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The Problem with Time Management

If you’ve been living in the corporate world for some time, you’ve probably attended a training session where one of the exercises was to conduct a “time spent” analysis in order to increase your efficiency. You cracked open your calendar, reviewed how you spent your time for the past week, and identified black holes that were wasting your energy. Maybe you even went so far as to break your activities into categories, separating the “urgent” things from the “important” things and both of these from the “insignificant” things.

Time management studies like these can be interesting, but the findings are almost always the same. Virtually every manager who works through the exercises discovers that he or she is spending too much time on “putting out fires”—dealing with the daily dramas and emergencies around the office—and not enough time thinking and planning for long-term projects that really matter. E-mails, instant messages, phone calls, and that guy from Purchasing who drops in “just for a second” and chews the fat for 45 minutes undo our best-laid plans—not to mention the endless, interminable, usually pointless meetings.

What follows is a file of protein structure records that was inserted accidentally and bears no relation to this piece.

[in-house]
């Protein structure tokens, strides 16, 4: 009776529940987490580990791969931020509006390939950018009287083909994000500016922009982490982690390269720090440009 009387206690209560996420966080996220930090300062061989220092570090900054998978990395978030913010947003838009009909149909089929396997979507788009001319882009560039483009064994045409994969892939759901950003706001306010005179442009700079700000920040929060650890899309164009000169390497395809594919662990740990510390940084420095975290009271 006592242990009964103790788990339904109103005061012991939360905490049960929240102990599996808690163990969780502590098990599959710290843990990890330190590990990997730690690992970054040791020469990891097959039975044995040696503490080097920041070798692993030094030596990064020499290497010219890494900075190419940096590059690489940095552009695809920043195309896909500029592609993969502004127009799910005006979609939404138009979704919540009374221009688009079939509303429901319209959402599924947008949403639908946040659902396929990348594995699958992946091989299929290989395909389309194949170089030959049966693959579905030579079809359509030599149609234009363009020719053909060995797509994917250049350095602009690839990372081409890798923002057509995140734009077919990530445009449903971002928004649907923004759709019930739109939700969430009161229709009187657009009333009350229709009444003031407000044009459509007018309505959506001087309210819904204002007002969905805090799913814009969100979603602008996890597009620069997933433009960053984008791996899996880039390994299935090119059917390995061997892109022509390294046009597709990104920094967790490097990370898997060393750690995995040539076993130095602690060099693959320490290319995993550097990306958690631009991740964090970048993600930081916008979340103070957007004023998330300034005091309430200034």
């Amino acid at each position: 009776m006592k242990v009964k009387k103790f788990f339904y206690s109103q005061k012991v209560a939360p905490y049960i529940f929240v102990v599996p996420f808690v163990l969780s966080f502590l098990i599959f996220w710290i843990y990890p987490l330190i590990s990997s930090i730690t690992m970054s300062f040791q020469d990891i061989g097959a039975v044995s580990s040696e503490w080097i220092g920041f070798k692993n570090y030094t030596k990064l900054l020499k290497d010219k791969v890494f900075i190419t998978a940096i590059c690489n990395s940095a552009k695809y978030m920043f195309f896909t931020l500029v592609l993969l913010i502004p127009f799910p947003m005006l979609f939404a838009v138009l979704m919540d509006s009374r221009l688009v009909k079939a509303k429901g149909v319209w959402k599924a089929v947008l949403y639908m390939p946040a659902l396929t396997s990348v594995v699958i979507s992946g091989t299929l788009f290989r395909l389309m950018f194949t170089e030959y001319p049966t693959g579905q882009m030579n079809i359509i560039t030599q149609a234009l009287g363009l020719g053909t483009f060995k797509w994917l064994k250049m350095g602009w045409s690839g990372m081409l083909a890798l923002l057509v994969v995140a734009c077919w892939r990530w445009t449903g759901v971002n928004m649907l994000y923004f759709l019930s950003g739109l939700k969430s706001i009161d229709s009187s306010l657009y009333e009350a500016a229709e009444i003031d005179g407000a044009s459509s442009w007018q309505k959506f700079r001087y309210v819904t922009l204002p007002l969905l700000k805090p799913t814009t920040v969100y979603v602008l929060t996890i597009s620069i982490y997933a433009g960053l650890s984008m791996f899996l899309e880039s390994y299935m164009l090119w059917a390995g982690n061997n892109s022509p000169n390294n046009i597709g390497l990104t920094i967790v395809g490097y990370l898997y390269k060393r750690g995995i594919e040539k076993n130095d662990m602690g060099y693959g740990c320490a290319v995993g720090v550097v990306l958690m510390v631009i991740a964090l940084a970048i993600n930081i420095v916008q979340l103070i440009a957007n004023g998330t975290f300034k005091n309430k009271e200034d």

We know all this. Why doesn’t it ever change?

The problem lies in our approach. Time management programs usually focus on your personal productivity, analyzing how you choose to spend your time. This is all fine and dandy, but it misses one essential truth: In an organization that’s devoted to banging pots, you better bang pots or have a damn good reason for not banging them.

That’s why, after the PowerPoint presentation had ended and the trainer went home, you fell back into your old, unproductive rhythms—not because you didn’t agree with the time management expert’s analysis, but because you returned to normal life in the world of The Middle... which means doing what you think your boss wants you to do. Bang! Bang! Bang!

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